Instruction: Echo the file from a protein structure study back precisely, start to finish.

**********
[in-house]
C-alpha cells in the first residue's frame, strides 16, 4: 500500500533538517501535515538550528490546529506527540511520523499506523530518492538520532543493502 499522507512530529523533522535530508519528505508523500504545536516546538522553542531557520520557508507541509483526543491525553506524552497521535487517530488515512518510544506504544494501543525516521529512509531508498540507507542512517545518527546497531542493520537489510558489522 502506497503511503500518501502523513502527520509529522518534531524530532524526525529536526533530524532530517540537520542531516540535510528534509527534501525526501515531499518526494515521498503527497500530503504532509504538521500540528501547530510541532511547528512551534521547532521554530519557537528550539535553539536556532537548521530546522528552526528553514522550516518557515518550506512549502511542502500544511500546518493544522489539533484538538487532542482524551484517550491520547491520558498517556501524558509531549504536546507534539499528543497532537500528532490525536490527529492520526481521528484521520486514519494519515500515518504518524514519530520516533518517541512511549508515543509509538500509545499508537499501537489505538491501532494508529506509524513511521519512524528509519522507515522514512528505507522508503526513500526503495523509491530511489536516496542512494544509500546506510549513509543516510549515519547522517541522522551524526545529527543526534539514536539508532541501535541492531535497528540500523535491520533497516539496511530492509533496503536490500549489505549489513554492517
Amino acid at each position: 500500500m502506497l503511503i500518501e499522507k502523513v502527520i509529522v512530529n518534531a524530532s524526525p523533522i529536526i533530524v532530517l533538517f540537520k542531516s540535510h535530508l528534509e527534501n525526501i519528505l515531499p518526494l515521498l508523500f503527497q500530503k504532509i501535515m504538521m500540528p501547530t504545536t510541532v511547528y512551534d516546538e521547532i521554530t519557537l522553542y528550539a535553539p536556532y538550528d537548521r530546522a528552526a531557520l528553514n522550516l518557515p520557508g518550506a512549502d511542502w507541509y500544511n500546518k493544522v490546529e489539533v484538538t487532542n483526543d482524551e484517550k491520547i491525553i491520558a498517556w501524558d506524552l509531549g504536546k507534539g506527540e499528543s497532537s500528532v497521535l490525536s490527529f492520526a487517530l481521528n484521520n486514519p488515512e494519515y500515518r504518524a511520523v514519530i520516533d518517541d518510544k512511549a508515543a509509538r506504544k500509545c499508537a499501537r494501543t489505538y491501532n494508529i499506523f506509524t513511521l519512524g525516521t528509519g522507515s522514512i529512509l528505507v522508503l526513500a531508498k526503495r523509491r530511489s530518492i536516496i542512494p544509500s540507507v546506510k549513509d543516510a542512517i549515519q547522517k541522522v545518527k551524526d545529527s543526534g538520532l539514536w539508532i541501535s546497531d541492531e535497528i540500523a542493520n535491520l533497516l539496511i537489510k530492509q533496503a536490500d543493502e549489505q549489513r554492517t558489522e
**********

[in-house]
C-alpha cells in the first residue's frame, strides 16, 4: 500500500533538517501535515538550528490546529506527540511520523499506523530518492538520532543493502 499522507512530529523533522535530508519528505508523500504545536516546538522553542531557520520557508507541509483526543491525553506524552497521535487517530488515512518510544506504544494501543525516521529512509531508498540507507542512517545518527546497531542493520537489510558489522 502506497503511503500518501502523513502527520509529522518534531524530532524526525529536526533530524532530517540537520542531516540535510528534509527534501525526501515531499518526494515521498503527497500530503504532509504538521500540528501547530510541532511547528512551534521547532521554530519557537528550539535553539536556532537548521530546522528552526528553514522550516518557515518550506512549502511542502500544511500546518493544522489539533484538538487532542482524551484517550491520547491520558498517556501524558509531549504536546507534539499528543497532537500528532490525536490527529492520526481521528484521520486514519494519515500515518504518524514519530520516533518517541512511549508515543509509538500509545499508537499501537489505538491501532494508529506509524513511521519512524528509519522507515522514512528505507522508503526513500526503495523509491530511489536516496542512494544509500546506510549513509543516510549515519547522517541522522551524526545529527543526534539514536539508532541501535541492531535497528540500523535491520533497516539496511530492509533496503536490500549489505549489513554492517
Amino acid at each position: 500500500m502506497l503511503i500518501e499522507k502523513v502527520i509529522v512530529n518534531a524530532s524526525p523533522i529536526i533530524v532530517l533538517f540537520k542531516s540535510h535530508l528534509e527534501n525526501i519528505l515531499p518526494l515521498l508523500f503527497q500530503k504532509i501535515m504538521m500540528p501547530t504545536t510541532v511547528y512551534d516546538e521547532i521554530t519557537l522553542y528550539a535553539p536556532y538550528d537548521r530546522a528552526a531557520l528553514n522550516l518557515p520557508g518550506a512549502d511542502w507541509y500544511n500546518k493544522v490546529e489539533v484538538t487532542n483526543d482524551e484517550k491520547i491525553i491520558a498517556w501524558d506524552l509531549g504536546k507534539g506527540e499528543s497532537s500528532v497521535l490525536s490527529f492520526a487517530l481521528n484521520n486514519p488515512e494519515y500515518r504518524a511520523v514519530i520516533d518517541d518510544k512511549a508515543a509509538r506504544k500509545c499508537a499501537r494501543t489505538y491501532n494508529i499506523f506509524t513511521l519512524g525516521t528509519g522507515s522514512i529512509l528505507v522508503l526513500a531508498k526503495r523509491r530511489s530518492i536516496i542512494p544509500s540507507v546506510k549513509d543516510a542512517i549515519q547522517k541522522v545518527k551524526d545529527s543526534g538520532l539514536w539508532i541501535s546497531d541492531e535497528i540500523a542493520n535491520l533497516l539496511i537489510k530492509q533496503a536490500d543493502e549489505q549489513r554492517t558489522e